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The Choice of Attention

“If you cannot find it here, you won’t find it anywhere. Don’t chase after your thoughts as a shadow follows its object. Don’t run after your thoughts. Find joy and peace in this very moment. This is your own time. This spot where you sit is your own spot. It is on this very spot and in this very moment that you can become enlightened. You don’t have to sit beneath a special tree in a distant land.” — Thich Nhat Hanh, The Miracle of Mindfulness

I don’t dabble much in meditation in the classical sense, but lean deeply into awareness. So this very moment means a great deal to this particular time traveler. We dance in the now, or risk having the moment pass us by.

Yet the time slips by so quickly anyway. This is as it should be, time being the creation of us frenzied humans. Wouldn’t it be better to think in terms of seasons or the natural cycle of a lifetime? Probably, but dinner reservations would be chaotic.

Awareness of the moment is simply being present and engaged as best we can in this time and place that we live in. I’m quite aware that I have some things to do, and have a mosquito flying annoyingly nearby, and there’s a puppy underfoot restless in her desire to do anything but watch me type. I don’t have to look around to be aware of these things, I just have to be open to receiving them as they roll in like waves, one at a time, and wash across this broad beach of here and now.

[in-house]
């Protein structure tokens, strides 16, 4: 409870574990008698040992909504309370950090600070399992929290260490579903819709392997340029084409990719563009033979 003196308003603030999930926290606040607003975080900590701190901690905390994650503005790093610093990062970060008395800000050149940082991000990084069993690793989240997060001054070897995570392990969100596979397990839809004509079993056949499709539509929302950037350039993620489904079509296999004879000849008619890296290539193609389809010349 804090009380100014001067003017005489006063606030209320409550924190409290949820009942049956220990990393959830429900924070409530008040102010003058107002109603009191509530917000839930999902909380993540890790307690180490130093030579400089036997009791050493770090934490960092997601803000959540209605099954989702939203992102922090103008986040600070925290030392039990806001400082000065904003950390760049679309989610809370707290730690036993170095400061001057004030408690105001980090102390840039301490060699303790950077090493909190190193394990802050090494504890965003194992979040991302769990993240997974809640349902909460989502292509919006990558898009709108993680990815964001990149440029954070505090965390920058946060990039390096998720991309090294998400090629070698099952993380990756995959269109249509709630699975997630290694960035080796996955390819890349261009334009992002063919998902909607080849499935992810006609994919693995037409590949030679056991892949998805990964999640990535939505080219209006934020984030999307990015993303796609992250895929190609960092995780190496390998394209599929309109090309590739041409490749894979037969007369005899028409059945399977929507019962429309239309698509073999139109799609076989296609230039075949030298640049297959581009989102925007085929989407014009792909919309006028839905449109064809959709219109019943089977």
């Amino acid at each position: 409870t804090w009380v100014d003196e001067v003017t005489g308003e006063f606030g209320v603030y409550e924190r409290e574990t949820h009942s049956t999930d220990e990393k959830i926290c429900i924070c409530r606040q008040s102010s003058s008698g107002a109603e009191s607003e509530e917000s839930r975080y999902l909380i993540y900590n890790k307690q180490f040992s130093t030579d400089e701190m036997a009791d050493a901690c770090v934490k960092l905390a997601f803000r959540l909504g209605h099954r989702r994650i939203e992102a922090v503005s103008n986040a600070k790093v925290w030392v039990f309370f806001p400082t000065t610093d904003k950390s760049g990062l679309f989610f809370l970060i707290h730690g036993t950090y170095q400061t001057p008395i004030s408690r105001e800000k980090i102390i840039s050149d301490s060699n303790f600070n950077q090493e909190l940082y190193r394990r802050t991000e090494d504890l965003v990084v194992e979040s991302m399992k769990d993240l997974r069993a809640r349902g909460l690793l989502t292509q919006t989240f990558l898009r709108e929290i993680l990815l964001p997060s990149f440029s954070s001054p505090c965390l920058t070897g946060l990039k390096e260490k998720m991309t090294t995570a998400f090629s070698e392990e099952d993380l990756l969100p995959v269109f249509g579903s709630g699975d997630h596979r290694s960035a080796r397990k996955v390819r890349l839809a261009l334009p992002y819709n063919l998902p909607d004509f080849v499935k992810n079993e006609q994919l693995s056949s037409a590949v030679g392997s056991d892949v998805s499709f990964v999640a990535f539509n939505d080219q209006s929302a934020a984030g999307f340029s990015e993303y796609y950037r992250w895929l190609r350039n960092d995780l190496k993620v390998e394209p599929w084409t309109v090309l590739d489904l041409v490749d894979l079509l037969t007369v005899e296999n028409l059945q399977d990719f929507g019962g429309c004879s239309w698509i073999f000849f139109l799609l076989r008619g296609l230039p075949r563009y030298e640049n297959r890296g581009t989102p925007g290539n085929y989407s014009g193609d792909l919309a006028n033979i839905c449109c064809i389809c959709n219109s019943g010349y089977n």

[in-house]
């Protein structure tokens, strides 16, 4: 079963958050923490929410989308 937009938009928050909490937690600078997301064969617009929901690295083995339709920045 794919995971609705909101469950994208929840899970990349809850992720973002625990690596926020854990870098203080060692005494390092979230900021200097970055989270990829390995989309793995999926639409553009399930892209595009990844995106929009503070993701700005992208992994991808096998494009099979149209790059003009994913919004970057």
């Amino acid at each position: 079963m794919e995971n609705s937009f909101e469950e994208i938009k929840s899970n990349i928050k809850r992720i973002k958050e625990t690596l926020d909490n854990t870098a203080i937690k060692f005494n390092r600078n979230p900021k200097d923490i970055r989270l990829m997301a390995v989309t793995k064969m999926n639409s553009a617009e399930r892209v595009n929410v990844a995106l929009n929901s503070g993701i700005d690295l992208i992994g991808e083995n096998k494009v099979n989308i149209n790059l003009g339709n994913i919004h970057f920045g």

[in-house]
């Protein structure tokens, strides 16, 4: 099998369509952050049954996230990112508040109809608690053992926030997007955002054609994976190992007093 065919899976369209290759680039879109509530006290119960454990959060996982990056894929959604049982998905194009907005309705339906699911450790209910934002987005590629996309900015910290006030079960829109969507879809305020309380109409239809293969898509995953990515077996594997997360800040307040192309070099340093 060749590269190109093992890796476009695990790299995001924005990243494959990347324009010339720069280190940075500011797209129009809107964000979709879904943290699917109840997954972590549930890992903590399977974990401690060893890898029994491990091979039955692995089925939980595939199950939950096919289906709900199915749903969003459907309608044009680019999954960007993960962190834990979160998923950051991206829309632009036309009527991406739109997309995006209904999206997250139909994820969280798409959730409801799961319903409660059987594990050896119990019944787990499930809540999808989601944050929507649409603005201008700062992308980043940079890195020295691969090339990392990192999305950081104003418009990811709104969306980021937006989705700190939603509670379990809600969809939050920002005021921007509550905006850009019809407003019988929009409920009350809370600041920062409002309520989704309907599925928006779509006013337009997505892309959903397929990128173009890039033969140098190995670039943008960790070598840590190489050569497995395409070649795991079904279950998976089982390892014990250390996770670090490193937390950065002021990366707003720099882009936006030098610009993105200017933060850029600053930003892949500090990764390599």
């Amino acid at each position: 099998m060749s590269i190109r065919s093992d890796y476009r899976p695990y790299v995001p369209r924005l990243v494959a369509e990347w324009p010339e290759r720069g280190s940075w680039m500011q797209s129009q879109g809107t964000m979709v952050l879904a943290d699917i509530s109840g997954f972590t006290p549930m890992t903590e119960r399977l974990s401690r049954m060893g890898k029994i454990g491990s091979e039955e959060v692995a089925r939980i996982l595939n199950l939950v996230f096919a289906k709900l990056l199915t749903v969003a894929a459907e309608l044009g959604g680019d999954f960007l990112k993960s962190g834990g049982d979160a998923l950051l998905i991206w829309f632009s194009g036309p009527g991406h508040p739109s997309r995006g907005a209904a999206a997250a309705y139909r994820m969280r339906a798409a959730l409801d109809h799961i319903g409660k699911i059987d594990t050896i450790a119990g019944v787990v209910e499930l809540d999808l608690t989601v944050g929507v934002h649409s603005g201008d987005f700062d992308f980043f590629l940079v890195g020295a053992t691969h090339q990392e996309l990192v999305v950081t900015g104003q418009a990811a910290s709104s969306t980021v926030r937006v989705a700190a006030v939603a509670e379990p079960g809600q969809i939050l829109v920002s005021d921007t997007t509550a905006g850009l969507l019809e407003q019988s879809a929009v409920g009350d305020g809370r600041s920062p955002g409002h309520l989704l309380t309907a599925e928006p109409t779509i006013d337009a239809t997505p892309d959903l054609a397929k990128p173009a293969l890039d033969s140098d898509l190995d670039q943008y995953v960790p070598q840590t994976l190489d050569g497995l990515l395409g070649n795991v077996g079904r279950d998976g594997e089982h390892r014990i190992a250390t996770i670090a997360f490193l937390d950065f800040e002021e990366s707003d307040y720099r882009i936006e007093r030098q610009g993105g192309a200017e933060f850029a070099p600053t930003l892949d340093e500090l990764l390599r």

The trade-off, of course, is that awareness of everything around us makes us completely focused on none of them. There is a paradox here, in that we must be fully aware to be fully alive, yet raptly focused on our most important thing in the moment to ensure that thing gets done. We are constantly toeing the line between order and chaos within our brain.

“Choice of attention—to pay attention to this and ignore that—is to the inner life what choice of action is to the outer. In both cases, a man is responsible for his choice and must accept the consequences, whatever they may be.” — W. H. Auden

Chaos is all around us, it’s up to us to make sense of it in our own minds. There’s something to the idea of meditation and quieting your mind to receive enlightenment, I’m just not particularly good at sitting still with my breath. Yet I can sit quietly for hours writing, and can walk or row completely focused on the task at hand, aware only of the next step or stroke. Awareness seems to be more essential than enlightenment. One could make a case that they’re one and the same.

So another day greets us with the choice of where to place our attention. The difference between a meaningful and fulfilling life and a chaotic, empty life is quite literally in our own head. Awareness, applied focus and a sense of purpose or direction are the recipe for a successful life. We choose what to be and have the opportunity to go be it.

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